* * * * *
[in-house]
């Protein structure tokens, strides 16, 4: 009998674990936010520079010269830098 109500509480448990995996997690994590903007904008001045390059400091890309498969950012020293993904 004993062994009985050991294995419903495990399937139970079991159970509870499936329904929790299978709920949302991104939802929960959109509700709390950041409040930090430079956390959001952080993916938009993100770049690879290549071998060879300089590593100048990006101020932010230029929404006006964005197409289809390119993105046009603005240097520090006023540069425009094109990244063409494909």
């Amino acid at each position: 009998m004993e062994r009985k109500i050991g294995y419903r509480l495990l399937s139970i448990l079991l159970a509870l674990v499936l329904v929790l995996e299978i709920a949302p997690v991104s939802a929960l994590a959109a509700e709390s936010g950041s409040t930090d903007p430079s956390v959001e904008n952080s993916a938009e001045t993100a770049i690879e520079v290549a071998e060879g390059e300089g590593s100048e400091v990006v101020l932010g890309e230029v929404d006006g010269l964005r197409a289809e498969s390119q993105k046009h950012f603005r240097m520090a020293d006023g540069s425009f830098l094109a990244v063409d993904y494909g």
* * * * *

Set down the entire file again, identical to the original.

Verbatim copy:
[in-house]
């Protein structure tokens, strides 16, 4: 009998674990936010520079010269830098 109500509480448990995996997690994590903007904008001045390059400091890309498969950012020293993904 004993062994009985050991294995419903495990399937139970079991159970509870499936329904929790299978709920949302991104939802929960959109509700709390950041409040930090430079956390959001952080993916938009993100770049690879290549071998060879300089590593100048990006101020932010230029929404006006964005197409289809390119993105046009603005240097520090006023540069425009094109990244063409494909």
């Amino acid at each position: 009998m004993e062994r009985k109500i050991g294995y419903r509480l495990l399937s139970i448990l079991l159970a509870l674990v499936l329904v929790l995996e299978i709920a949302p997690v991104s939802a929960l994590a959109a509700e709390s936010g950041s409040t930090d903007p430079s956390v959001e904008n952080s993916a938009e001045t993100a770049i690879e520079v290549a071998e060879g390059e300089g590593s100048e400091v990006v101020l932010g890309e230029v929404d006006g010269l964005r197409a289809e498969s390119q993105k046009h950012f603005r240097m520090a020293d006023g540069s425009f830098l094109a990244v063409d993904y494909g």